Intergenerational mobility is a subject of a large literature in social science. It focuses on the association between parents’ and children’s economic wellbeing and receives significant attention because it speaks to the question of equality of opportunity (Torche, 2015), which many consider an important goal for society. Intergenerational mobility is a cross-cutting theme in the Deaton Review, which is touched upon in several of the core chapters, including on education, early childhood and race & ethnicity. Therefore, our aim is not to provide a comprehensive overview of this topic but rather to spotlight some of the newer directions in intergenerational mobility research within economics driven by changes in some key trends in the recent decades as well as growing availability of administrative data.
We start by providing an overview of the different ways in which intergenerational mobility has been measured, including the transmission across generations of class, occupation, education, joblessness and welfare receipt. We then narrow our focus to earned income-based measures of intergenerational mobility, which dominate the economics literature in this area, review existing evidence for the UK and present some new estimates using novel administrative data. The remainder of the paper focuses on considering the two important ways in which these estimates paint an incomplete picture of intergenerational mobility trends, beyond the well-documented concerns about measurement of earned-income. These include within country heterogeneity as well as the role of unearned income.
Until recently intergenerational mobility literature in focused on studying national trends and drawing lessons on drivers from international comparisons. Recent studies have started to show, however, that the national picture masks important and informative differences in experiences of people within countries (Chetty et al, 2014; Li&Heath, 2016). Recognising, documenting and understanding these differences is relevant in and of itself and may help uncover a richer understanding of drivers of social mobility. The ability to study within country heterogeneity in intergenerational mobility in the UK context has been greatly boosted by newly available administrative data. We summarise the handful of existing studies on this topic for the UK and present new evidence using these administrative data. We demonstrate the high degree of heterogeneity in earnings mobility which exists between individuals living in different parts of the country masked by national estimates.
Another dominant feature of the intergenrational mobility literature in economics is its focus on earned income, making the assumption that it is a good proxy for lifetime total income and ignoring sources of income other than earnings – including capital incomes and intergenerational wealth transfers received – which we refer to as “unearned income”. This may be due to the fact that these sources of were relatively less important in past decades. It may also reflect the fact that they are less widely and less well recorded in standard economic datasets. High quality data containing information on these outcomes which is also linked across generations is rare. In light of the dramatic rise in private wealth to income ratios observed over the last 50 years across many advanced economies, however, a focus on earned income alone may increasingly be missing an important part of the picture. In the UK, household wealth compared to national income has more than doubled over that period (Bangham and Leslie, 2020). This growing size of wealth has come alongside a growth in the capital share of income and the size of intergenerational wealth transfers as a share of national income (Alvaredo et al, 2017). In this paper we, therefore, explicitly consider unearned sources of income, namely returns to wealth and wealth transfers received, as potentially important parts of total income. We do this by examining the data that is available on these outcomes, albeit limited, by considering persistence in wealth as potentially informative about the persistence in a wider measure of income, and by making simulations of the impact of intergenerational wealth transfers on lifetime income mobility.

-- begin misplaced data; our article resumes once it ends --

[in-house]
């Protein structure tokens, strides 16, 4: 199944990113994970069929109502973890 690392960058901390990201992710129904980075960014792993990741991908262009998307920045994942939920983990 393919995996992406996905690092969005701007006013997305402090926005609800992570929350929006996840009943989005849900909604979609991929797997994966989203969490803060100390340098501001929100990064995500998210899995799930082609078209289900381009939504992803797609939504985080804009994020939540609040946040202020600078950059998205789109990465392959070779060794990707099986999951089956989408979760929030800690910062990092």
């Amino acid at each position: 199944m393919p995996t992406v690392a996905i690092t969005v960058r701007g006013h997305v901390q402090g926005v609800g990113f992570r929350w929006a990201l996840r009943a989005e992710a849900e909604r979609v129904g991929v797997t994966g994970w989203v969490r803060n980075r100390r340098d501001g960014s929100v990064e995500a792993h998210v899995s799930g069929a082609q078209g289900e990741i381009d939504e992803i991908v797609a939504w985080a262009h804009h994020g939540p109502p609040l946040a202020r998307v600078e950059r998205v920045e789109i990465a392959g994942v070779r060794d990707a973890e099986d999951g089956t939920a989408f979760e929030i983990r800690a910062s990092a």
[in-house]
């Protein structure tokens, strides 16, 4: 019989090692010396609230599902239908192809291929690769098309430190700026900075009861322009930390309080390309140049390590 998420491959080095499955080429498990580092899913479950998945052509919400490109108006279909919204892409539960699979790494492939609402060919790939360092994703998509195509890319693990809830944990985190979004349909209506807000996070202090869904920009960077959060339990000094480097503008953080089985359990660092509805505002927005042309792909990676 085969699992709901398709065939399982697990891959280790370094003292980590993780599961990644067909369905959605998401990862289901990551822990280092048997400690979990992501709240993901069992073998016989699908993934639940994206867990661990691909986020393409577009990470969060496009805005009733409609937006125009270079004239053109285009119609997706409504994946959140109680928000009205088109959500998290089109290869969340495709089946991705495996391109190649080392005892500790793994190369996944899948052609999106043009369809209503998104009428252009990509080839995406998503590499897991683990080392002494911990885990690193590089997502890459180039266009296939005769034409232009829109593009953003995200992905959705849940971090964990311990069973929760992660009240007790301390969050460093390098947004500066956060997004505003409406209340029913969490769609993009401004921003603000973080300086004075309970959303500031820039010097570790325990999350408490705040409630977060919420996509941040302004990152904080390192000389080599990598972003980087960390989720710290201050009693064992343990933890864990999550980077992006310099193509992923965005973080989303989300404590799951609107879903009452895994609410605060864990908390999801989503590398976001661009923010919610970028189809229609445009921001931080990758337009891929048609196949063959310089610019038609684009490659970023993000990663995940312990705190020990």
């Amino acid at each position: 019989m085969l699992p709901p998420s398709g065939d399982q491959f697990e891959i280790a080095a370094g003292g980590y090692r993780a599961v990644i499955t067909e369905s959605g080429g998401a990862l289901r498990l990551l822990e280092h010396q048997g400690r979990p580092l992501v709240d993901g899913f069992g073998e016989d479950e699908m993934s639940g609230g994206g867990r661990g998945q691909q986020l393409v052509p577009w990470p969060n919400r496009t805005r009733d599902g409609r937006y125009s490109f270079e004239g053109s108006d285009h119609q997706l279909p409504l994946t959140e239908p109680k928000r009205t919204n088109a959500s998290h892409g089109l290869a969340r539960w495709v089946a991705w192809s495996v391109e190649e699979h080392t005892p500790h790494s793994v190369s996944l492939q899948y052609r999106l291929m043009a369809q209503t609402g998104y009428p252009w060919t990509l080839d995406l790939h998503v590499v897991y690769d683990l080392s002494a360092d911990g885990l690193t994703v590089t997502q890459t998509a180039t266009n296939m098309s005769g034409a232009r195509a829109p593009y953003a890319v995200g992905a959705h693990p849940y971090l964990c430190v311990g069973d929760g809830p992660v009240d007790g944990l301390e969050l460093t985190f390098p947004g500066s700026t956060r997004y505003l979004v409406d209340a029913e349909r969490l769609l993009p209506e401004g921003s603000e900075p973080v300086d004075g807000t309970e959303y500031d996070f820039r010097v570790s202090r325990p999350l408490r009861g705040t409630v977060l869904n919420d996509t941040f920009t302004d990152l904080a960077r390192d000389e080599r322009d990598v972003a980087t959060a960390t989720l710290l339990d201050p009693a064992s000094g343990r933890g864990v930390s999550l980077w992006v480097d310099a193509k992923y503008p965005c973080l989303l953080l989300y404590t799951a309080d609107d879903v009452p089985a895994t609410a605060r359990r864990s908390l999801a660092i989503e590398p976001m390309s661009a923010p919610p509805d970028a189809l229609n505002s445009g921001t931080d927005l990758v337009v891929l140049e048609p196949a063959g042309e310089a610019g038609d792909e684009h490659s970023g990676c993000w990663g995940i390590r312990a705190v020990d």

Clearly, the interpretation of the trends we document and the role for policy depends crucially on the mechanisms underlying the observed associations and differences between groups. We overview the large literature which considers the role of education as a driver of earned income mobility and provide some new estimates, leveraging high quality administrative data on pupil attainment at different points in their schooling, on the mediating power of education in the national estimates as well as in explaining differences across groups within England. We then consider what patterns of heterogeneity in earned income mobility across groups may be able to tell us about a wider set of drivers of intergenerational mobility beyond education. Turning to drivers of unearned income persistence, we consider the role of intergenerational wealth transfers and returns to wealth. This analysis clearly demonstrates that drivers beyond earned income, including inheritance, are playing an increasingly important role in driving persistence of lifetime income across generations. This suggests that in the current context a focus on earned income mobility and its drivers is not enough to paint a complete picture of intergenerational persistence in lifetime income. Before concluding, we present a simulation exercise which demonstrates this.
In our conclusion we discuss policy implications and directions for future research.